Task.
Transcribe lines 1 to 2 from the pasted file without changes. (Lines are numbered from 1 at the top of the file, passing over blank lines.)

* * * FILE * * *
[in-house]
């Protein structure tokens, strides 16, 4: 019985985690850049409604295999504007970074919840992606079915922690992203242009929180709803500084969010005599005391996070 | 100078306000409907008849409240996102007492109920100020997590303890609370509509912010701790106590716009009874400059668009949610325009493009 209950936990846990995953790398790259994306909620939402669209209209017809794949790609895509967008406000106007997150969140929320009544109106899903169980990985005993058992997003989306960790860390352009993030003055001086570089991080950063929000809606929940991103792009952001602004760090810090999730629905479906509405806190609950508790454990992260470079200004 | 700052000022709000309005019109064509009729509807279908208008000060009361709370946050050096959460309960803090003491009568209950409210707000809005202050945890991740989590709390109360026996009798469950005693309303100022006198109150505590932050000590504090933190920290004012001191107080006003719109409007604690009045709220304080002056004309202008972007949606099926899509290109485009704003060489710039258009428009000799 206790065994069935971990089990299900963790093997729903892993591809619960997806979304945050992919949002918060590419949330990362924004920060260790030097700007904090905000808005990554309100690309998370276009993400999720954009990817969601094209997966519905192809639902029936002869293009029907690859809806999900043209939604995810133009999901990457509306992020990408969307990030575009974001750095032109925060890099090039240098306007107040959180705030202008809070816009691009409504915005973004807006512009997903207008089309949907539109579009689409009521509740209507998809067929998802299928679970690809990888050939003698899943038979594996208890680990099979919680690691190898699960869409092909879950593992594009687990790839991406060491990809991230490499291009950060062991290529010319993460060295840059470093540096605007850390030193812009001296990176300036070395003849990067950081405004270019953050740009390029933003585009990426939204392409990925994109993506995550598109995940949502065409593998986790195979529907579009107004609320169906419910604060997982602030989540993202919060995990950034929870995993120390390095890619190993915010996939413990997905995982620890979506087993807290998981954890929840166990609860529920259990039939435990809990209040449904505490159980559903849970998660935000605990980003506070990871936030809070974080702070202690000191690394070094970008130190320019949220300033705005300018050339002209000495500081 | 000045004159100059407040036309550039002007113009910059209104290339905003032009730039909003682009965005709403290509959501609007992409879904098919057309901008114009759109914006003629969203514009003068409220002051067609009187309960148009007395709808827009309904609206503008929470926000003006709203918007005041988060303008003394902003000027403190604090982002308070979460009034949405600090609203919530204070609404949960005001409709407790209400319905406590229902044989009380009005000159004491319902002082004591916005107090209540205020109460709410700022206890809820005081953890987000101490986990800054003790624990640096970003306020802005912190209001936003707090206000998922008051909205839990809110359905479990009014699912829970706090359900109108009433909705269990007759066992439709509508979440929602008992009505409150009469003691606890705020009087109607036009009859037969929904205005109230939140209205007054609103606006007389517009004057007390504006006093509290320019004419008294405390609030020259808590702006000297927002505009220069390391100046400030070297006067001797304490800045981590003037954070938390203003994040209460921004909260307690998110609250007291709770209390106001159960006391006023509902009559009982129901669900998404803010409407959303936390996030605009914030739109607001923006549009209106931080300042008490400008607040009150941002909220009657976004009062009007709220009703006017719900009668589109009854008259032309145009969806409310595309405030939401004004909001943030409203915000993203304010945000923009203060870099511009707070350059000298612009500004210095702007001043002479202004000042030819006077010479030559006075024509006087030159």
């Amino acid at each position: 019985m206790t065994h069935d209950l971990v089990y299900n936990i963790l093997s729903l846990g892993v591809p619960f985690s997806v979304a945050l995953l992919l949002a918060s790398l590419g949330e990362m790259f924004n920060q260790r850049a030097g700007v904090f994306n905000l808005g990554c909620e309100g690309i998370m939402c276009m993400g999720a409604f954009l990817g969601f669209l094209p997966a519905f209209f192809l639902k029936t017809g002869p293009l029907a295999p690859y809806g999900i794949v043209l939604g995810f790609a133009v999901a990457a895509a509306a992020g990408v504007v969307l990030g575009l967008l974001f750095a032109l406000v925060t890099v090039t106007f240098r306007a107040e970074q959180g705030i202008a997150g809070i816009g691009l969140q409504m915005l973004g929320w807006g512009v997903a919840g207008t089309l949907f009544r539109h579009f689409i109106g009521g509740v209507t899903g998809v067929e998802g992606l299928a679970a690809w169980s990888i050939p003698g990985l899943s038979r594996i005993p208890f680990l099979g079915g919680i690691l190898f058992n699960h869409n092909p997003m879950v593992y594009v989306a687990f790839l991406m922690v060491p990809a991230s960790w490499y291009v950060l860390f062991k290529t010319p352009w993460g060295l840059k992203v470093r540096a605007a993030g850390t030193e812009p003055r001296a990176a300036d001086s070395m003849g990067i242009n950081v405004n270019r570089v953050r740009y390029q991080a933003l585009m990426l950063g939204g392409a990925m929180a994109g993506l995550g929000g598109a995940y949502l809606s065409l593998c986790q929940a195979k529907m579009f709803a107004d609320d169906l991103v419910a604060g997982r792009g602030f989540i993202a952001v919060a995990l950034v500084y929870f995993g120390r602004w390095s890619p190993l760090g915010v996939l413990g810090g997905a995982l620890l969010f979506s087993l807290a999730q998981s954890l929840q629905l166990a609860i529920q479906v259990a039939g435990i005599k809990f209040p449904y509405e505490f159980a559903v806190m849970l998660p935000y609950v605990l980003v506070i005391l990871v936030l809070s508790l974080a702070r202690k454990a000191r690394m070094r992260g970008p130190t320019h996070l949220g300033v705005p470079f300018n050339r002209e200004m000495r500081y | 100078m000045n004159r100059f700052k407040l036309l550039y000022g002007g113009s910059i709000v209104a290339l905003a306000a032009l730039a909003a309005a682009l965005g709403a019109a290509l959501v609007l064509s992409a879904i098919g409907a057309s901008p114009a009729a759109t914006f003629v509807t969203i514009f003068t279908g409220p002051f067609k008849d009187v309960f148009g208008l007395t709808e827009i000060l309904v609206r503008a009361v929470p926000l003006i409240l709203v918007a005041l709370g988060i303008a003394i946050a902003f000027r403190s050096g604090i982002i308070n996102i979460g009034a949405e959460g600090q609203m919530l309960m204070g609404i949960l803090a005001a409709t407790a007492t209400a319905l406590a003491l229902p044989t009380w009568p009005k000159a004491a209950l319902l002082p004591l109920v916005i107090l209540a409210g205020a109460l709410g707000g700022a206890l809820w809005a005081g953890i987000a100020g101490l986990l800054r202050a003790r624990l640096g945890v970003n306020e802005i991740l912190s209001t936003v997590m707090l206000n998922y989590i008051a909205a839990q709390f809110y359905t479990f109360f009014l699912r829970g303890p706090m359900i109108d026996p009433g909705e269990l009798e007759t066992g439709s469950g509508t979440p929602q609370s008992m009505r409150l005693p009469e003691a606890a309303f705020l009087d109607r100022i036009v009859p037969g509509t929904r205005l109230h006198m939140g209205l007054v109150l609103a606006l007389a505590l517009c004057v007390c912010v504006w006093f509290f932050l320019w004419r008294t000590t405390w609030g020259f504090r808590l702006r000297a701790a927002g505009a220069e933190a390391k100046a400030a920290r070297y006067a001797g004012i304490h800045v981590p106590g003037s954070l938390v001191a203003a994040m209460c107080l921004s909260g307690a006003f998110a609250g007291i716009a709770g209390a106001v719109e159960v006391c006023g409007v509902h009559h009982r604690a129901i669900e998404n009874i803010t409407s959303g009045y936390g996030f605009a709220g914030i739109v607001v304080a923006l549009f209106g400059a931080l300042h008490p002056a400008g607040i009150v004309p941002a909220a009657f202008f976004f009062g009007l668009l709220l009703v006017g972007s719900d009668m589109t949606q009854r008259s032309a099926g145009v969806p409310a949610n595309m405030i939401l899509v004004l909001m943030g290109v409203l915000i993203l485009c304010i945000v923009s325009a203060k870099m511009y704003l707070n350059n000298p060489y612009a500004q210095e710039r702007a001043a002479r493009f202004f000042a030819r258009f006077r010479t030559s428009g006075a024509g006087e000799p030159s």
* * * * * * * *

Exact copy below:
[in-house]
């Protein structure tokens, strides 16, 4: 019985985690850049409604295999504007970074919840992606079915922690992203242009929180709803500084969010005599005391996070 | 100078306000409907008849409240996102007492109920100020997590303890609370509509912010701790106590716009009874400059668009949610325009493009 209950936990846990995953790398790259994306909620939402669209209209017809794949790609895509967008406000106007997150969140929320009544109106899903169980990985005993058992997003989306960790860390352009993030003055001086570089991080950063929000809606929940991103792009952001602004760090810090999730629905479906509405806190609950508790454990992260470079200004 | 700052000022709000309005019109064509009729509807279908208008000060009361709370946050050096959460309960803090003491009568209950409210707000809005202050945890991740989590709390109360026996009798469950005693309303100022006198109150505590932050000590504090933190920290004012001191107080006003719109409007604690009045709220304080002056004309202008972007949606099926899509290109485009704003060489710039258009428009000799 206790065994069935971990089990299900963790093997729903892993591809619960997806979304945050992919949002918060590419949330990362924004920060260790030097700007904090905000808005990554309100690309998370276009993400999720954009990817969601094209997966519905192809639902029936002869293009029907690859809806999900043209939604995810133009999901990457509306992020990408969307990030575009974001750095032109925060890099090039240098306007107040959180705030202008809070816009691009409504915005973004807006512009997903207008089309949907539109579009689409009521509740209507998809067929998802299928679970690809990888050939003698899943038979594996208890680990099979919680690691190898699960869409092909879950593992594009687990790839991406060491990809991230490499291009950060062991290529010319993460060295840059470093540096605007850390030193812009001296990176300036070395003849990067950081405004270019953050740009390029933003585009990426939204392409990925994109993506995550598109995940949502065409593998986790195979529907579009107004609320169906419910604060997982602030989540993202919060995990950034929870995993120390390095890619190993915010996939413990997905995982620890979506087993807290998981954890929840166990609860529920259990039939435990809990209040449904505490159980559903849970998660935000605990980003506070990871936030809070974080702070202690000191690394070094970008130190320019949220300033705005300018050339002209000495500081 | 000045004159100059407040036309550039002007113009910059209104290339905003032009730039909003682009965005709403290509959501609007992409879904098919057309901008114009759109914006003629969203514009003068409220002051067609009187309960148009007395709808827009309904609206503008929470926000003006709203918007005041988060303008003394902003000027403190604090982002308070979460009034949405600090609203919530204070609404949960005001409709407790209400319905406590229902044989009380009005000159004491319902002082004591916005107090209540205020109460709410700022206890809820005081953890987000101490986990800054003790624990640096970003306020802005912190209001936003707090206000998922008051909205839990809110359905479990009014699912829970706090359900109108009433909705269990007759066992439709509508979440929602008992009505409150009469003691606890705020009087109607036009009859037969929904205005109230939140209205007054609103606006007389517009004057007390504006006093509290320019004419008294405390609030020259808590702006000297927002505009220069390391100046400030070297006067001797304490800045981590003037954070938390203003994040209460921004909260307690998110609250007291709770209390106001159960006391006023509902009559009982129901669900998404803010409407959303936390996030605009914030739109607001923006549009209106931080300042008490400008607040009150941002909220009657976004009062009007709220009703006017719900009668589109009854008259032309145009969806409310595309405030939401004004909001943030409203915000993203304010945000923009203060870099511009707070350059000298612009500004210095702007001043002479202004000042030819006077010479030559006075024509006087030159």